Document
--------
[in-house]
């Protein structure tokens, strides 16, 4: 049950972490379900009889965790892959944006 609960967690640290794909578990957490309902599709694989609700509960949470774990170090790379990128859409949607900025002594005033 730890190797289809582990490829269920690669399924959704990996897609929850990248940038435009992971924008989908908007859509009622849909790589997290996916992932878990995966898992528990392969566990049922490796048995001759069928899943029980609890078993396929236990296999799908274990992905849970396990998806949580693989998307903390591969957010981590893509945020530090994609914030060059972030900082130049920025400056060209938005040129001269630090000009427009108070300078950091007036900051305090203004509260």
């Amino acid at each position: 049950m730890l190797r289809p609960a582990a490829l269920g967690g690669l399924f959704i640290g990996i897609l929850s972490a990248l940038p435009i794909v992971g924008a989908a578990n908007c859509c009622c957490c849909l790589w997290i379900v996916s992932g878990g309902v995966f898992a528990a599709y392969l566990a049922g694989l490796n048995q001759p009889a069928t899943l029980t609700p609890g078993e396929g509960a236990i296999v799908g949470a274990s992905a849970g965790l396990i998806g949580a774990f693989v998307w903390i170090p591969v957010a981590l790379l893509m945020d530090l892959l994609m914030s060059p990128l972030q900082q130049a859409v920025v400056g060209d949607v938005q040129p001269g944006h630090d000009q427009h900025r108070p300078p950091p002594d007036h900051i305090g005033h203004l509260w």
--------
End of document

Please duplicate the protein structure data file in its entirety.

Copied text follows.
[in-house]
């Protein structure tokens, strides 16, 4: 049950972490379900009889965790892959944006 609960967690640290794909578990957490309902599709694989609700509960949470774990170090790379990128859409949607900025002594005033 730890190797289809582990490829269920690669399924959704990996897609929850990248940038435009992971924008989908908007859509009622849909790589997290996916992932878990995966898992528990392969566990049922490796048995001759069928899943029980609890078993396929236990296999799908274990992905849970396990998806949580693989998307903390591969957010981590893509945020530090994609914030060059972030900082130049920025400056060209938005040129001269630090000009427009108070300078950091007036900051305090203004509260």
């Amino acid at each position: 049950m730890l190797r289809p609960a582990a490829l269920g967690g690669l399924f959704i640290g990996i897609l929850s972490a990248l940038p435009i794909v992971g924008a989908a578990n908007c859509c009622c957490c849909l790589w997290i379900v996916s992932g878990g309902v995966f898992a528990a599709y392969l566990a049922g694989l490796n048995q001759p009889a069928t899943l029980t609700p609890g078993e396929g509960a236990i296999v799908g949470a274990s992905a849970g965790l396990i998806g949580a774990f693989v998307w903390i170090p591969v957010a981590l790379l893509m945020d530090l892959l994609m914030s060059p990128l972030q900082q130049a859409v920025v400056g060209d949607v938005q040129p001269g944006h630090d000009q427009h900025r108070p300078p950091p002594d007036h900051i305090g005033h203004l509260w």